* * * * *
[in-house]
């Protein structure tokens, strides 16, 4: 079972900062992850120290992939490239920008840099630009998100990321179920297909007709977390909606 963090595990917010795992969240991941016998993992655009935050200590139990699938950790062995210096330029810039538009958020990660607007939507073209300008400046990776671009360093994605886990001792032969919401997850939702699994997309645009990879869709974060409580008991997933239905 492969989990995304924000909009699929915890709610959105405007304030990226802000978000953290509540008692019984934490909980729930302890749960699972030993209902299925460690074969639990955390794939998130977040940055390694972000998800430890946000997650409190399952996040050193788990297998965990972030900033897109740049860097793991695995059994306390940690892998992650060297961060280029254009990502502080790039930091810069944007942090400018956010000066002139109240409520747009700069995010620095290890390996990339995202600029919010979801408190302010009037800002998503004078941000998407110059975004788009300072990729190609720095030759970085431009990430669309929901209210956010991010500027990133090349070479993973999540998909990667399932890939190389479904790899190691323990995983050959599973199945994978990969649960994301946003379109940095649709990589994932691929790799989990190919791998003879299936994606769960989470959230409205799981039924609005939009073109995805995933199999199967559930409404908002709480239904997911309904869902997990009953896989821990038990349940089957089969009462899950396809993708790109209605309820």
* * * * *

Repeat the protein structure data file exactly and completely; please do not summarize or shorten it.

[in-house]
């Protein structure tokens, strides 16, 4: 079972900062992850120290992939490239920008840099630009998100990321179920297909007709977390909606 963090595990917010795992969240991941016998993992655009935050200590139990699938950790062995210096330029810039538009958020990660607007939507073209300008400046990776671009360093994605886990001792032969919401997850939702699994997309645009990879869709974060409580008991997933239905 492969989990995304924000909009699929915890709610959105405007304030990226802000978000953290509540008692019984934490909980729930302890749960699972030993209902299925460690074969639990955390794939998130977040940055390694972000998800430890946000997650409190399952996040050193788990297998965990972030900033897109740049860097793991695995059994306390940690892998992650060297961060280029254009990502502080790039930091810069944007942090400018956010000066002139109240409520747009700069995010620095290890390996990339995202600029919010979801408190302010009037800002998503004078941000998407110059975004788009300072990729190609720095030759970085431009990430669309929901209210956010991010500027990133090349070479993973999540998909990667399932890939190389479904790899190691323990995983050959599973199945994978990969649960994301946003379109940095649709990589994932691929790799989990190919791998003879299936994606769960989470959230409205799981039924609005939009073109995805995933199999199967559930409404908002709480239904997911309904869902997990009953896989821990038990349940089957089969009462899950396809993708790109209605309820």